The US government has invested billions of dollars to create new health technologies — including tests, drugs, and vaccines — to combat COVID-19. These innovations could change the trajectory of the pandemic in the United States and other high-income countries, but unfortunately many of these tools may not work for people living in the world’s poorest places, where different challenges demand different solutions.
The HIMSS Global Health Equity Network and Accelerate Health are working together to host the Global Maternal Health Tech Challenge, a worldwide call to action to create technology solutions focused on improving maternal health outcomes.
New commitments from governments, international organizations and the private sector support unified approach to end pandemic, backing a response of unprecedented scale, scope and speed—through the Access to COVID-19 Tools Accelerator—as pandemic claims more than 1 million lives.
The world has already observed many devastating effects of human-induced climate change. A vivid manifestation is the several large wildfires that have occurred recently — in some cases, fires of unprecedented scale and duration — including wildfires in Australia in 2019 to 2020, the Amazon rainforest in Brazil in 2019 and 2020, the western United States in 2018 and 2020, and British Columbia, Canada, in 2017 and 2018. Since August of this year, record-breaking wildfires have burned 2.7 million hectares (as of September 18, 2020) along the West Coast of the United States, killing more than 30 people and leaving tens of thousands homeless. Robust projections indicate that the risk of wildfires will continue to increase in most areas of the world as climate change worsens and that the fires will increase excess mortality and morbidity from burns, wildfire smoke, and mental health effects.
Yale School of Public Health offers new climate change and health concentration
Improving health care in rural Indonesia reduced incentives for illegal logging in a nearby national park, averting millions of dollars’ worth of atmospheric carbon emissions, a study finds. The finding indicates that accessible and affordable health care could be a key tool for addressing the climate crisis. Although the link may not be obvious, health care and climate change—two issues that pose major challenges around the world—are more connected than people may realize.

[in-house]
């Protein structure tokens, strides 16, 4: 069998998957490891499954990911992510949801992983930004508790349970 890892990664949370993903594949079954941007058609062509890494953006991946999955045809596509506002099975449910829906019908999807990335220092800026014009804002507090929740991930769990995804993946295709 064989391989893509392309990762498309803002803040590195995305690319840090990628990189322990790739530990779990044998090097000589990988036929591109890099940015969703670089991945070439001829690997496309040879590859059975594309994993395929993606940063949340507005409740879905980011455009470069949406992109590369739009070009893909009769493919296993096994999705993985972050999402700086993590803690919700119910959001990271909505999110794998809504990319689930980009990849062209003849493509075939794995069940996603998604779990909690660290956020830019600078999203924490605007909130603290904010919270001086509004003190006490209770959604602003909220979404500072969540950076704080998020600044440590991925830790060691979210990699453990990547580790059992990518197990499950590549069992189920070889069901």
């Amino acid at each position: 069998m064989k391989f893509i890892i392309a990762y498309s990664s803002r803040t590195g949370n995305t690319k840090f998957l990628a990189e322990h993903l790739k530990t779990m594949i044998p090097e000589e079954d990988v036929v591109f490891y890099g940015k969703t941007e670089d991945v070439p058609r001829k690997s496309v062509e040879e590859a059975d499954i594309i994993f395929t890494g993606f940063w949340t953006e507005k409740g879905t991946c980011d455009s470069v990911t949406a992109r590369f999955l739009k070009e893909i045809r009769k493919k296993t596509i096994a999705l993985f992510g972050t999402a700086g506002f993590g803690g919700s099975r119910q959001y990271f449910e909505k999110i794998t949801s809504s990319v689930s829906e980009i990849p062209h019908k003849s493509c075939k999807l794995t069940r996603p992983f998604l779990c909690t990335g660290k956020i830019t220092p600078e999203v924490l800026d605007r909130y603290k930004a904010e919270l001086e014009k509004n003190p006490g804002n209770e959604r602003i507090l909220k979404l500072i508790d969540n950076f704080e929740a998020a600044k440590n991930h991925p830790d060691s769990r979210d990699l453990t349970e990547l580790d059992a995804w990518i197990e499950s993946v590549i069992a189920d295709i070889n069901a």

With storms to the east and wildfires to the west, the climate crisis is currently at the forefront of public consciousness. But aside from dramatic disasters there is another, pernicious threat that comes with a warming climate: diminishing global crop yields.
Equity & Disparities
If wealthy countries such as Canada crowd out vaccine access for poor countries, they should help support social protections, food security and health care.
The world will not return to normal until a vaccine against the coronavirus is distributed widely and not just to developed nations, one of the leading vaccine experts said in a wide-ranging interview Wednesday.
The coronavirus pandemic has hit disproportionately hard in Black and Hispanic communities, where infection rates and death rates have reached staggering levels.
But as scientists race to develop vaccines against the SARS-CoV-2 virus and treatments for the COVID-19 disease it causes, many trials are struggling to enroll people from those very communities.
Women, Maternal, Neonatal & Children’s Health
The year 2020—five years since 189 countries signed the Sustainable Development Goals (SDGs)—has been consumed by the global response to COVID-19. One collateral effect of COVID-19 has been the setting aside of many SDGs and efforts to track progress towards them. Attention to children during the pandemic has concentrated on school closures, food insecurity, and access to care within health systems taxed by COVID-19 mitigation and response efforts. The situation of child and adolescent health before COVID-19, and consequences of the pandemic on specific health targets for SDG 3, therefore deserve attention.
One stillbirth occurs every 16 seconds, according to first ever joint UN estimates
Children, women, migrants all at increased risk of exploitation and trafficking during second COVID wave, U.N. expert warns